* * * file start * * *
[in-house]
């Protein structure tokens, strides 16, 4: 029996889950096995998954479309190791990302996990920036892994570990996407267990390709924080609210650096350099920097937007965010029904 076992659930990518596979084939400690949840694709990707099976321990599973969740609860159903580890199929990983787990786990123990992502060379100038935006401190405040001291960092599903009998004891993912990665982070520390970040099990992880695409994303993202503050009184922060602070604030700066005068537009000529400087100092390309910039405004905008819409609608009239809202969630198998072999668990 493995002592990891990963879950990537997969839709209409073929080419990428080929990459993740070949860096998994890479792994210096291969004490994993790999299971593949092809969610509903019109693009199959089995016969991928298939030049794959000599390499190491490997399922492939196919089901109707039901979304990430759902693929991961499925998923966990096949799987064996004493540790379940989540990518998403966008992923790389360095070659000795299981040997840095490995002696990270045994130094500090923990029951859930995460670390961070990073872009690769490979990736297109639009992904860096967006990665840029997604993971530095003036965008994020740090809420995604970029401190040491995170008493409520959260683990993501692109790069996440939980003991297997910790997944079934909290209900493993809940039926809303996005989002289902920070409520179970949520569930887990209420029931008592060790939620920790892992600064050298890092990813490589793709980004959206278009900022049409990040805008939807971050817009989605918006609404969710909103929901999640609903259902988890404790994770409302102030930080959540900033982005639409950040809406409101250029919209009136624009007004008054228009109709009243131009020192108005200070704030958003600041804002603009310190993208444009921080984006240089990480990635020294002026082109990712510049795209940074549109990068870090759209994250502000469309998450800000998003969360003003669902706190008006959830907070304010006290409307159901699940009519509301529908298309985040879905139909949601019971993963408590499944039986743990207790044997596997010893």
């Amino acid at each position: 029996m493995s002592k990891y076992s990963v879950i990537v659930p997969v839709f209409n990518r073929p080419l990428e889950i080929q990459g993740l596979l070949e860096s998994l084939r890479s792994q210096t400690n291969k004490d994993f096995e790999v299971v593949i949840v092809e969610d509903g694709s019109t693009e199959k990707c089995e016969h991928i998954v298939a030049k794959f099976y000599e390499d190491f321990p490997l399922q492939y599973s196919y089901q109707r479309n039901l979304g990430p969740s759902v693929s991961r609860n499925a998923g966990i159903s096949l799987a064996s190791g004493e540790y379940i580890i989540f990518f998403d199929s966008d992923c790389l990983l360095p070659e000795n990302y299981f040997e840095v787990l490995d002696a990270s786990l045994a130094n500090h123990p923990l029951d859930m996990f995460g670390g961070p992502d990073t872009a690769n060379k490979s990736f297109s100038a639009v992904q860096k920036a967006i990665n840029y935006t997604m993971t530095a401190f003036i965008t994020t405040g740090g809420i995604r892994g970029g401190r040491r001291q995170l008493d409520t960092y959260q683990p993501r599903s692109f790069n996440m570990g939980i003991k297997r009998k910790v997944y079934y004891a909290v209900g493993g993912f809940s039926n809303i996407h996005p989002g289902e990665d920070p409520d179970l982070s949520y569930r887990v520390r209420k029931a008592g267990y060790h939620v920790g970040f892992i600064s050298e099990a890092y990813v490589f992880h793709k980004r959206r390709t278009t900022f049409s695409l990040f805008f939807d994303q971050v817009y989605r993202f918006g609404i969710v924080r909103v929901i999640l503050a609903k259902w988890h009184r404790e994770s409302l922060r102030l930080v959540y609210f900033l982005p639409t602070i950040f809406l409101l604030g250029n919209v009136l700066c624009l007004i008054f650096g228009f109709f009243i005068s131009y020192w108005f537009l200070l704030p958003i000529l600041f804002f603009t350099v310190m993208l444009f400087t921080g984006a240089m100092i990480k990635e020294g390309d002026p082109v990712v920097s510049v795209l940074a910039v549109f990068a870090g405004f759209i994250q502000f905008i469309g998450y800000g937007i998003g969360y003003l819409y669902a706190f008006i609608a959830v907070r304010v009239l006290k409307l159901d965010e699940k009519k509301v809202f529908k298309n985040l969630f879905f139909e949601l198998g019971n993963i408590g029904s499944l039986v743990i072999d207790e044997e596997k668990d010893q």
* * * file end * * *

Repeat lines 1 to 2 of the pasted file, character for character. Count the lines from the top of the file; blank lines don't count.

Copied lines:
[in-house]
């Protein structure tokens, strides 16, 4: 029996889950096995998954479309190791990302996990920036892994570990996407267990390709924080609210650096350099920097937007965010029904 076992659930990518596979084939400690949840694709990707099976321990599973969740609860159903580890199929990983787990786990123990992502060379100038935006401190405040001291960092599903009998004891993912990665982070520390970040099990992880695409994303993202503050009184922060602070604030700066005068537009000529400087100092390309910039405004905008819409609608009239809202969630198998072999668990 493995002592990891990963879950990537997969839709209409073929080419990428080929990459993740070949860096998994890479792994210096291969004490994993790999299971593949092809969610509903019109693009199959089995016969991928298939030049794959000599390499190491490997399922492939196919089901109707039901979304990430759902693929991961499925998923966990096949799987064996004493540790379940989540990518998403966008992923790389360095070659000795299981040997840095490995002696990270045994130094500090923990029951859930995460670390961070990073872009690769490979990736297109639009992904860096967006990665840029997604993971530095003036965008994020740090809420995604970029401190040491995170008493409520959260683990993501692109790069996440939980003991297997910790997944079934909290209900493993809940039926809303996005989002289902920070409520179970949520569930887990209420029931008592060790939620920790892992600064050298890092990813490589793709980004959206278009900022049409990040805008939807971050817009989605918006609404969710909103929901999640609903259902988890404790994770409302102030930080959540900033982005639409950040809406409101250029919209009136624009007004008054228009109709009243131009020192108005200070704030958003600041804002603009310190993208444009921080984006240089990480990635020294002026082109990712510049795209940074549109990068870090759209994250502000469309998450800000998003969360003003669902706190008006959830907070304010006290409307159901699940009519509301529908298309985040879905139909949601019971993963408590499944039986743990207790044997596997010893």